The staff development strategy had four goals:

  • • Train child welfare workers so they will become conscious of their practice from a racial equity perspective;
  • • Raise awareness of MSW/child protective workers on disproportionality and disparity;
  • • Educate MSW/child protective workers on issues of disproportionality and disparity; and
  • • Develop an online bibliography on racial disproportionality and disparity to address issues of sustainability.

The aim was to expose upcoming leaders to new ideas and understandings. The underlying belief was that making a new group of leaders aware of disproportionality and disparity would help to shape their practice today and in the future. The strategy was built on the assumption that these frontline practitioners would one day become leaders and would be able to influence their staff, colleagues, and many others in the child welfare system.

Students volunteered to work with the facilitators and chairpersons to share in the content and process of the workshops. This process gave them an opportunity to help identify the challenges they experience in engaging families. While the approach to staff development was based on the research around individual worker bias in child welfare, the proposed training framework incorporated an ecological structural perspective with the notion that each worker's decision-making processes are influenced by larger societal factors (Chisom & Washington, (1996). The strategy also incorporated a cultural humility perspective (Ortega & Fuller, 2011) in which the child welfare worker takes on the role of a learner about cultural experiences, which equalizes the power in the worker-client relationship.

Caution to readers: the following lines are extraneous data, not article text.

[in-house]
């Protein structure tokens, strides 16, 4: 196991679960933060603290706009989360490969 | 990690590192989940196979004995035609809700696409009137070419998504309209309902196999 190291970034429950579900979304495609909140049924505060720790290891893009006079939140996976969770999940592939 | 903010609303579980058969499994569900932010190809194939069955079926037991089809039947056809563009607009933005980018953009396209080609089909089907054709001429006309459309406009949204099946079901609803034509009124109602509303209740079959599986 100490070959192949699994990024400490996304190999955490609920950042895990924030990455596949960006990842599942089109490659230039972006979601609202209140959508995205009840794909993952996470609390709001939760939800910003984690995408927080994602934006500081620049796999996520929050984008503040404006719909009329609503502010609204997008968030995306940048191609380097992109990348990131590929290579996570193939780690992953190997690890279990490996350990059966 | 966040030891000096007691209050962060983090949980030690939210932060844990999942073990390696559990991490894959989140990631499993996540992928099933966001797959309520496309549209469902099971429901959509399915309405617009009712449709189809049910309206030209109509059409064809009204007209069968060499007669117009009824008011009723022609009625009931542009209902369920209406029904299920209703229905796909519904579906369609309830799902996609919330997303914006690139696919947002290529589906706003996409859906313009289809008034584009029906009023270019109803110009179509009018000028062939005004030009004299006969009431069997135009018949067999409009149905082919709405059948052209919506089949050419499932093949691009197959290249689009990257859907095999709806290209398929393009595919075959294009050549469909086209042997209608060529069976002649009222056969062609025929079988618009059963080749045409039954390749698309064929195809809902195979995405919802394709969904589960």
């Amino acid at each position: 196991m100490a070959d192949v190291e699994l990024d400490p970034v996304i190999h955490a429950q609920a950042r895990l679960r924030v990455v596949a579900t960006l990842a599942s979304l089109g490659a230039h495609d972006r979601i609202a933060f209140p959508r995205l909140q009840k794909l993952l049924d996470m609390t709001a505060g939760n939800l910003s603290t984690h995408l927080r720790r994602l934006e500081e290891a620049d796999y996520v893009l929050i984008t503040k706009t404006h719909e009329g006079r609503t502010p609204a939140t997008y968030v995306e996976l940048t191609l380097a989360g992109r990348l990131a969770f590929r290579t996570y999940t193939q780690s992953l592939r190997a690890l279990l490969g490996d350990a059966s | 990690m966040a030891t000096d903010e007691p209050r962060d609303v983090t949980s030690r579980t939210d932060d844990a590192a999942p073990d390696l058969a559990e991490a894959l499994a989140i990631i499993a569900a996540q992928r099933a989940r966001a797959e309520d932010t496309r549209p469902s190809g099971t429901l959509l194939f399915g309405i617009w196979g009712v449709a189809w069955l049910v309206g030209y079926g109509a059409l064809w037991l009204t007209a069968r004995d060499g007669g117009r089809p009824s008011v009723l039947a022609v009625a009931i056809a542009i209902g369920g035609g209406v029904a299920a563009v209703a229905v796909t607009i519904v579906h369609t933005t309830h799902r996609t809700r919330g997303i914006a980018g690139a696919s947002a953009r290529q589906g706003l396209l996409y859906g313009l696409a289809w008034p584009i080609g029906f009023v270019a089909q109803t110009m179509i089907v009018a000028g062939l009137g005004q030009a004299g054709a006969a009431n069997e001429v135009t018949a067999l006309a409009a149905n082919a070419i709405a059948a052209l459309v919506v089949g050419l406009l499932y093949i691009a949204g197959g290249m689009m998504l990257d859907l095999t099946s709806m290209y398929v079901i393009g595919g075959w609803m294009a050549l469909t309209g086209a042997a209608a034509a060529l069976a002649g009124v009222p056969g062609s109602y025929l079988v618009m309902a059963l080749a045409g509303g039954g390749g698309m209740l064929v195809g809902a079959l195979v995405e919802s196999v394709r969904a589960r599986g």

The strategy consisted of four workshops over nine months, facilitated by consultants with expertise in racial equity and child welfare. Facilitators were selected based on their understanding of racism and its impact on oppressed communities as well as the effects of internalized racial oppression. The selected workshops included the following topics: (1) self-care and internalized oppression; (2) the cultural genogram; (3) skills and strategies for facilitating challenging discussions on race, power, and privilege in our work relationship; and (4) unpacking race at the family team conference meeting.

Following the workshop presentation, the MSW students/child protective workers were given an evaluation to complete. After each workshop, the facilitator engaged the participants in discussions because it was thought that some of the workshop contents might elicit emotional responses that the staff/students should process before returning to the workplace.

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